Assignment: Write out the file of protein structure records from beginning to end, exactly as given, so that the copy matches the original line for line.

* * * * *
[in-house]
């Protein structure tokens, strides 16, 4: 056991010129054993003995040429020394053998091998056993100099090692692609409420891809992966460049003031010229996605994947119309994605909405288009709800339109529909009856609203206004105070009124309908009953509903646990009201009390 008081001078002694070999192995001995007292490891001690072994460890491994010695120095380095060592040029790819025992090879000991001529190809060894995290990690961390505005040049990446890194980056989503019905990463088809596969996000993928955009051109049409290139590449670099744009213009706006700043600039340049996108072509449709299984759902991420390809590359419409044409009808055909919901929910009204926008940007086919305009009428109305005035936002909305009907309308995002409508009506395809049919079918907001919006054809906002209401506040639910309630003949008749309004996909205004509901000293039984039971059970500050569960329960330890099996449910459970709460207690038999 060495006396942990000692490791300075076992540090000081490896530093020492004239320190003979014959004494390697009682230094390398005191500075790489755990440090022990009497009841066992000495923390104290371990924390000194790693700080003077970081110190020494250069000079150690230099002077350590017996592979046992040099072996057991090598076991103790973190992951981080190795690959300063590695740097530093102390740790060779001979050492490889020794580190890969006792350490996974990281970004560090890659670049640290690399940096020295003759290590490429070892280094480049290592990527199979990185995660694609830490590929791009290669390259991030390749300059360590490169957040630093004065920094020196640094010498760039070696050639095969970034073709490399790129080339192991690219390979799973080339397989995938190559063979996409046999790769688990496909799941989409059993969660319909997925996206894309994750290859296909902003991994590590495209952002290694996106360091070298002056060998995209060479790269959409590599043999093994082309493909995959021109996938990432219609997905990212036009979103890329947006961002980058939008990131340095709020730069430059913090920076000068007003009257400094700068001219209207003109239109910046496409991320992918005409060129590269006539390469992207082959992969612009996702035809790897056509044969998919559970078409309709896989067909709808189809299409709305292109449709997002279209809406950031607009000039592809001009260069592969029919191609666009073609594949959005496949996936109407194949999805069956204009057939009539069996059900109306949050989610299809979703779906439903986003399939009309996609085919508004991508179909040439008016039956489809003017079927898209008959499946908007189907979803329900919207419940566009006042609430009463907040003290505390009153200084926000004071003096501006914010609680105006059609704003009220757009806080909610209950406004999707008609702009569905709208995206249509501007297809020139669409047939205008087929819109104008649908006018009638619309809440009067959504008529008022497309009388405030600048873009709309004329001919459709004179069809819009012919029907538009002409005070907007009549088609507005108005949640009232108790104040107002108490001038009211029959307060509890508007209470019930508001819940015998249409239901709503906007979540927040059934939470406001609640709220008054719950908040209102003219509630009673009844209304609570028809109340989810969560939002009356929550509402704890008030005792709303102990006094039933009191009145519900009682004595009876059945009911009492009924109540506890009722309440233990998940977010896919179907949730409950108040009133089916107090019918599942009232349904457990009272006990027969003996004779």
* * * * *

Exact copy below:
[in-house]
């Protein structure tokens, strides 16, 4: 056991010129054993003995040429020394053998091998056993100099090692692609409420891809992966460049003031010229996605994947119309994605909405288009709800339109529909009856609203206004105070009124309908009953509903646990009201009390 008081001078002694070999192995001995007292490891001690072994460890491994010695120095380095060592040029790819025992090879000991001529190809060894995290990690961390505005040049990446890194980056989503019905990463088809596969996000993928955009051109049409290139590449670099744009213009706006700043600039340049996108072509449709299984759902991420390809590359419409044409009808055909919901929910009204926008940007086919305009009428109305005035936002909305009907309308995002409508009506395809049919079918907001919006054809906002209401506040639910309630003949008749309004996909205004509901000293039984039971059970500050569960329960330890099996449910459970709460207690038999 060495006396942990000692490791300075076992540090000081490896530093020492004239320190003979014959004494390697009682230094390398005191500075790489755990440090022990009497009841066992000495923390104290371990924390000194790693700080003077970081110190020494250069000079150690230099002077350590017996592979046992040099072996057991090598076991103790973190992951981080190795690959300063590695740097530093102390740790060779001979050492490889020794580190890969006792350490996974990281970004560090890659670049640290690399940096020295003759290590490429070892280094480049290592990527199979990185995660694609830490590929791009290669390259991030390749300059360590490169957040630093004065920094020196640094010498760039070696050639095969970034073709490399790129080339192991690219390979799973080339397989995938190559063979996409046999790769688990496909799941989409059993969660319909997925996206894309994750290859296909902003991994590590495209952002290694996106360091070298002056060998995209060479790269959409590599043999093994082309493909995959021109996938990432219609997905990212036009979103890329947006961002980058939008990131340095709020730069430059913090920076000068007003009257400094700068001219209207003109239109910046496409991320992918005409060129590269006539390469992207082959992969612009996702035809790897056509044969998919559970078409309709896989067909709808189809299409709305292109449709997002279209809406950031607009000039592809001009260069592969029919191609666009073609594949959005496949996936109407194949999805069956204009057939009539069996059900109306949050989610299809979703779906439903986003399939009309996609085919508004991508179909040439008016039956489809003017079927898209008959499946908007189907979803329900919207419940566009006042609430009463907040003290505390009153200084926000004071003096501006914010609680105006059609704003009220757009806080909610209950406004999707008609702009569905709208995206249509501007297809020139669409047939205008087929819109104008649908006018009638619309809440009067959504008529008022497309009388405030600048873009709309004329001919459709004179069809819009012919029907538009002409005070907007009549088609507005108005949640009232108790104040107002108490001038009211029959307060509890508007209470019930508001819940015998249409239901709503906007979540927040059934939470406001609640709220008054719950908040209102003219509630009673009844209304609570028809109340989810969560939002009356929550509402704890008030005792709303102990006094039933009191009145519900009682004595009876059945009911009492009924109540506890009722309440233990998940977010896919179907949730409950108040009133089916107090019918599942009232349904457990009272006990027969003996004779």